Friday, February 10, 2012

Death at Middle School

Last month, a teacher at my grandson's school was murdered by her husband because of a contenious divorce.
He shot her, then shot himself, leaving three young children without parents.
The school sent a e-mail to the parents of students from the middle schools where she taught, informing parents that grief counselors would be at the school a few days, to help children cope.
My grandson, a sixth grader, seemed his usual cheerful self when he arrived home that afternoon.
We were surprised, because he cried when his best friend moved to Howell, and when his chocolete lab died last year, at the age of 16.
"Maybe asking him how he feels will make it worse," my daughter said.                  
But we decided to take the advice of the principal in his e-mail, and fighting back our own tears, we asked Dustin how he felt about the tragedy.
Dustin waved his hand as if to dismiss us from his bedroom, where he bent over his X-Box.
"Oh, she's okay," he told us reassuringly. "She was going to get a divorce but the daddy did not want to lose his children.So they had a fight and a gun went off, but nobody got hurt. She wasn't in her classroom this morning because her family is taking vacation at a water park up North."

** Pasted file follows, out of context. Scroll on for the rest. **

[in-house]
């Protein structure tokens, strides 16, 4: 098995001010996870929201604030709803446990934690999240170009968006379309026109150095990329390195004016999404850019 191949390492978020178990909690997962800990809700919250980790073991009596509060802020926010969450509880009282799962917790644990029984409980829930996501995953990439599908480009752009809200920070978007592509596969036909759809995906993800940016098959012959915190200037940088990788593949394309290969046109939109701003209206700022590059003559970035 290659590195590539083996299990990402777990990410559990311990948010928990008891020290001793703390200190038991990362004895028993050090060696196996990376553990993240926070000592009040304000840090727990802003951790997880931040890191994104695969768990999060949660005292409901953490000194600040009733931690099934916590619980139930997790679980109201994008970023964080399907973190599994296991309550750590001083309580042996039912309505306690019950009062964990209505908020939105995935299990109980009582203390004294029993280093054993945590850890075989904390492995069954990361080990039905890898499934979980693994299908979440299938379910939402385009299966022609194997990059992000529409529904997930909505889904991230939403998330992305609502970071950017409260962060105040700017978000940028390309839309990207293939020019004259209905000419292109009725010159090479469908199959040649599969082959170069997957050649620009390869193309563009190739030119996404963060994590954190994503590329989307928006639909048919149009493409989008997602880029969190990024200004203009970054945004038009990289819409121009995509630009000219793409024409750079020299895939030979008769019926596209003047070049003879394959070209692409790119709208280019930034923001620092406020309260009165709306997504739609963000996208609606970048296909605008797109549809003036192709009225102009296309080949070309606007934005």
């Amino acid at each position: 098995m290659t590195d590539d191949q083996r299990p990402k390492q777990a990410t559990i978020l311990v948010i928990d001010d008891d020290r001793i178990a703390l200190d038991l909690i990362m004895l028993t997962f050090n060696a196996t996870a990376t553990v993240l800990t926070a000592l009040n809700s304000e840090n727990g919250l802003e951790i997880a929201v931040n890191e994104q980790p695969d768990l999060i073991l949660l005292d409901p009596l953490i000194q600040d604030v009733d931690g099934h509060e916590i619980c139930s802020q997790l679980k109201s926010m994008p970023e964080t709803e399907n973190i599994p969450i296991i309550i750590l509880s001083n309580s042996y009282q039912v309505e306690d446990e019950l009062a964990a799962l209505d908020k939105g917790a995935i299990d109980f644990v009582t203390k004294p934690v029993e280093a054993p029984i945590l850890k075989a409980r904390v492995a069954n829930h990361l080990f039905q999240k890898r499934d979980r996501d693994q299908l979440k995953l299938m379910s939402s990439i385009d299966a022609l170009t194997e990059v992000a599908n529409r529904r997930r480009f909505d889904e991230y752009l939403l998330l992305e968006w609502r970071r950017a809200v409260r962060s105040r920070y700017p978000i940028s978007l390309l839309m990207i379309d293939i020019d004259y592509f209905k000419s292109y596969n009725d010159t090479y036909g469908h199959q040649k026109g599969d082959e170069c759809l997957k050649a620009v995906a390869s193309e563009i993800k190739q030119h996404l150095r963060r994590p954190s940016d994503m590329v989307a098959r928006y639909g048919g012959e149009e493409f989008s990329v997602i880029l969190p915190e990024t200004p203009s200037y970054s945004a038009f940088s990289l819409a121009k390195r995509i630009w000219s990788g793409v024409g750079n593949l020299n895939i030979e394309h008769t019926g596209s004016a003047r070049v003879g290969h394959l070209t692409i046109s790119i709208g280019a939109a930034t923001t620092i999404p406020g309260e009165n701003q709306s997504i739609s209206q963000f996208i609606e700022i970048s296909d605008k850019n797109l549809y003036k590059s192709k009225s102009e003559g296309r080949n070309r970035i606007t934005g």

"Who told you this?" my daughter asked.
"I told myself. My friends and I got together, and this is what we figured out happened, because otherwise, how can we sleep at night?  We all liked her. And what if we lost our parents when our eyes close?"
As he came to understand the truth, he had trouble falling asleep, and began awakening when the furnace clicked on or his mom coughed.
He was often sad and frightened, and did not know why.
He never spoke about her, until one night when he insisted everyone go to sleep and he would fall asleep without someone still awake in the living room, as someone had to be since the tragedy.
He asked to be tucked in, for the first time in a year or so, and told his mom, "She had a most beautiful smile, like she was always glad to see me every morning. I'll always keep that smile with her name, inside me."
We will each recover in our own way, those less close the fastest, but even the closest recover at last.
The first sign of our healing from a tragic loss is always a joyful memory of the person's life, or recognition of something they've left with us.
Every child impacted by this will carry something inside, just like I will never forget a teacher at Parkdale Elementary in Midland in 1959 who died with two friends in a car crash when I was in sixth grade.
Her name and smile still dwell inside me, too.

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